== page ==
Directed by Lin-Manuel Miranda — Screenplay by Steven Levenson.
Hamilton-creator Lin-Manuel Miranda’s tick, tick… BOOM! is based on the Jonathan Larson musical of the same name and it tells the story of Jonathan Larson’s time as an aspiring composer and playwright in New York City in the early 1990s. Larson (played by Andrew Garfield) is about to turn thirty years old, and he is worried that he is about to miss his moment. While he is juggling paying his bills, working on his relationship with his girlfriend, Susan (played by Alexandra Shipp), and working as a waiter in a SoHo diner, he is also trying to complete his musical Superbia, which he has been working on for eight years, before it is to be presented a couple of days prior to his birthday. But Larson finds it difficult to find time for everyone in his life as he can constantly sense that time is ticking away inside his head.
While I wouldn’t categorize myself as a ‘musical theater kid,’ I think I would’ve liked to have run in those circles when I was younger because I have grown to really love the musical as an art form. But that means that I also have to say that I didn’t know a lot about Jonathan Larson before I watched this film. This film did really interest me, though, since I thought Garfield was such an inspired choice to lead a musical (and since I really enjoyed Miranda’s Hamilton). And while I did have some minor problems with tick, tick… BOOM!, I have to say that I still fell for this story and this film.
“Everything that you are about to see is true. Except for the parts Jonathan made up.”
I was quite fascinated by the structure of tick, tick… BOOM!, which is bookended by archival footage of Larson, as well as a voice-over narrator telling us who Jonathan was and what happened to him after the events of the film. What is so interesting about the structure of the film, though, is that the film, from start to finish, intercuts between, first, Garfield’s Jonathan telling his story (and singing) in an on-stage performance of the musical of the same name and, secondly, the real-life drama that happens to Jonathan, which, importantly, features some magical realism as musical performances are delivered in the ‘real world.’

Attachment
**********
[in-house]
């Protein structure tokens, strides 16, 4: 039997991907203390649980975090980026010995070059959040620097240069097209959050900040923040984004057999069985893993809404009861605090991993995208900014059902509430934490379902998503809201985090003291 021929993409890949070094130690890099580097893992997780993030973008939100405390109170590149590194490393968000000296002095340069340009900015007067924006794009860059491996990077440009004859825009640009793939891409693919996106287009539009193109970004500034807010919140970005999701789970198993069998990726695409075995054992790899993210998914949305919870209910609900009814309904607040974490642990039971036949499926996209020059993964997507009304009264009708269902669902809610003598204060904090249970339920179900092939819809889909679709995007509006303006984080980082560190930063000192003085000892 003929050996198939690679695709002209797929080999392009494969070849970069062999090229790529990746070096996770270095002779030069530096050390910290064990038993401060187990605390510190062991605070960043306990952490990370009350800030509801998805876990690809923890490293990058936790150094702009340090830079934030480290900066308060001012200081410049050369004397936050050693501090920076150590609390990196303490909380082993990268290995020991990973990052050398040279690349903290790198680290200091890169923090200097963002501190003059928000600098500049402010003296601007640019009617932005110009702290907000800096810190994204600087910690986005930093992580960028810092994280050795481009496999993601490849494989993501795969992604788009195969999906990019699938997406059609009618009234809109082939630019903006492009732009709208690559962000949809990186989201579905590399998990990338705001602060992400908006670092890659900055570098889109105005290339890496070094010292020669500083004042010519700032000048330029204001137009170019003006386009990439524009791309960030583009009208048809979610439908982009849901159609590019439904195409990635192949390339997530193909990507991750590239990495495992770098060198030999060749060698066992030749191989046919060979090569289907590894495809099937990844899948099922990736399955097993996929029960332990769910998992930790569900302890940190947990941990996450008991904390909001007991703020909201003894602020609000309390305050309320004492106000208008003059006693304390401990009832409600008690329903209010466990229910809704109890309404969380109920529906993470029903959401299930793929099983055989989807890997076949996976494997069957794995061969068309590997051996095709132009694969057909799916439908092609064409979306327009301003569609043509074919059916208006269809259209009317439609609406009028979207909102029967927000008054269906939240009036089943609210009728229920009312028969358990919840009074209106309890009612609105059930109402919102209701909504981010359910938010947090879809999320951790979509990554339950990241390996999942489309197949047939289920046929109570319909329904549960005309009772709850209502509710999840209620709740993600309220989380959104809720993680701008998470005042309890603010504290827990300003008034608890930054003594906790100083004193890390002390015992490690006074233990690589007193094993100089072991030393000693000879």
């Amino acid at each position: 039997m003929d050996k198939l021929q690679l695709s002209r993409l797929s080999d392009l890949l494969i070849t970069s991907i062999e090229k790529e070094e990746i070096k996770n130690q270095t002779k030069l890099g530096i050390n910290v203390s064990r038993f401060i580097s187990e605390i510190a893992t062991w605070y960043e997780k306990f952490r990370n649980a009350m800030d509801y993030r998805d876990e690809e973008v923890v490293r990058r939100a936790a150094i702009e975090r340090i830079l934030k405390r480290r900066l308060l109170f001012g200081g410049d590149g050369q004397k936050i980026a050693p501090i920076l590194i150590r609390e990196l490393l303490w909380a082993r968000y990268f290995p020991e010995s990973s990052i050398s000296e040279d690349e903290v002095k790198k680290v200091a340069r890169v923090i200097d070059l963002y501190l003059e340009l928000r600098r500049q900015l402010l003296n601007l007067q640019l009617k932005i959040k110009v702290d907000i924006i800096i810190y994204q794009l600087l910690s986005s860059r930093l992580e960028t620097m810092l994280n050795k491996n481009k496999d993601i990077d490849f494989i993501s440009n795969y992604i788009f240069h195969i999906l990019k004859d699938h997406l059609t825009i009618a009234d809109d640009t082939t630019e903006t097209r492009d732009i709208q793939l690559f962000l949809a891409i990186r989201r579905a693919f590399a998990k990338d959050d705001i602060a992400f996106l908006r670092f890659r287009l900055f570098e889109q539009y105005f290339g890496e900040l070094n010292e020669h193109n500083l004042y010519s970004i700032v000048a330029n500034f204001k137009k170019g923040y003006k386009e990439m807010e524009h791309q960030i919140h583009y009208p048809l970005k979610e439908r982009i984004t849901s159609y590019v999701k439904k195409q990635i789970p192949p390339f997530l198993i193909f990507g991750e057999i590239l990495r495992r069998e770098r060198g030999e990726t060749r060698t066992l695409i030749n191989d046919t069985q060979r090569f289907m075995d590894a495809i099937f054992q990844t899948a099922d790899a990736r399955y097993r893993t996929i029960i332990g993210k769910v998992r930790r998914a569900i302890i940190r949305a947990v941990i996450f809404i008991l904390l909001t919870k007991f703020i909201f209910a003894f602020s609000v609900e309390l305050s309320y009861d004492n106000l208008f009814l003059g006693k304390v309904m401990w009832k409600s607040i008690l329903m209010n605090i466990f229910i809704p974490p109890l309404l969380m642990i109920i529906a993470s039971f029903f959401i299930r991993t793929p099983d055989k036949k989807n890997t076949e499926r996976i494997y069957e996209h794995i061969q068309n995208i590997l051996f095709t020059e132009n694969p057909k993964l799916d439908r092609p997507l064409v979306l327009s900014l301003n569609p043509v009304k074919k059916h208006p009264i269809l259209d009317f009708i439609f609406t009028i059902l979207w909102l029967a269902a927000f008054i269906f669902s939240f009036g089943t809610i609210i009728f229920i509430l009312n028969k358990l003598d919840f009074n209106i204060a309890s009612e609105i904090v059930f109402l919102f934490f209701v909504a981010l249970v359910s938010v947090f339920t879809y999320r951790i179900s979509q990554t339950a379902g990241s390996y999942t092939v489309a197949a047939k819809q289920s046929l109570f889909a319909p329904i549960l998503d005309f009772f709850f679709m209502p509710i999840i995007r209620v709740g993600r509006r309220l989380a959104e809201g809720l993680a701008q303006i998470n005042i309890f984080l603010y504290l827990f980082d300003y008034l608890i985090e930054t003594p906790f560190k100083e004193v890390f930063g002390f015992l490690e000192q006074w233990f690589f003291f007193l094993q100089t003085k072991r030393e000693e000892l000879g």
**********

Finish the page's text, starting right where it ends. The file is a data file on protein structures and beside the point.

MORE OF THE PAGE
This two-pronged narrative — i.e. the on-stage framing device and the real-life inner story — is fascinating, but, even though I think it mostly works very well, I also constantly thought about whether the film would’ve been more interesting if the frame story had been dropped entirely. One of the reasons why is that I thought the frantic intercutting between the framing and inner stories undercut Jonathan Larson’s relationship with his girlfriend and the very real argument that they eventually get into.
I am a sucker for the more fantastical, magical realism musical performances in movie musicals, so whenever the film went in that direction I was excited (though I wanted more of it). “Sunday,” for example, is a fun performance. That said, I also thought many of the performances of songs on-stage were quite engaging. In general, I was really impressed with the fact that Andrew Garfield sang his character’s songs, and it made me want to see him do many more movie musicals. Garfield really throws himself into the role and he looks like a seasoned movie musical veteran, as he delivers one of the best performances of his acting career. Garfield is exceptional. I will also say that I was impressed by the characterization of the main character, who has his flaws and who feels fully realized.
Outside of Andrew Garfield, the supporting performance that has stayed with me the most since I first saw this film was the one delivered by Robin de Jesús, who plays Larson’s former roommate and childhood best friend, Michael. Michael’s character has way more to do in this story than I initially expected, and his importance in the third act took me by surprise. This brings me to the fact that tick, tick… BOOM! also gets quite dark and sad eventually. There are moments in the film that can really break your heart, and there was a scene that made my bottom lip quiver out of sheer sadness.
It has been really fascinating to watch Lin-Manuel Miranda transition from the stage to the screen. Though he was made famous by his incredible musical Hamilton, the transition to popular song compositions and screen acting has been rather smooth. With tick, tick… BOOM! he proves that he can also be a more-than-competent film director. A love letter to the creative process and to Jonathan Larson, Miranda’s first film as a director is relatable, energetic, heartbreaking, and involving. Robin de Jesús and Andrew Garfield’s spirited performances helped to bring this story to life in a way that really connected with me, and I’m sure audiences around the world will feel similarly.
8.5 out of 10
– Review Written by Jeffrey Rex Bertelsen.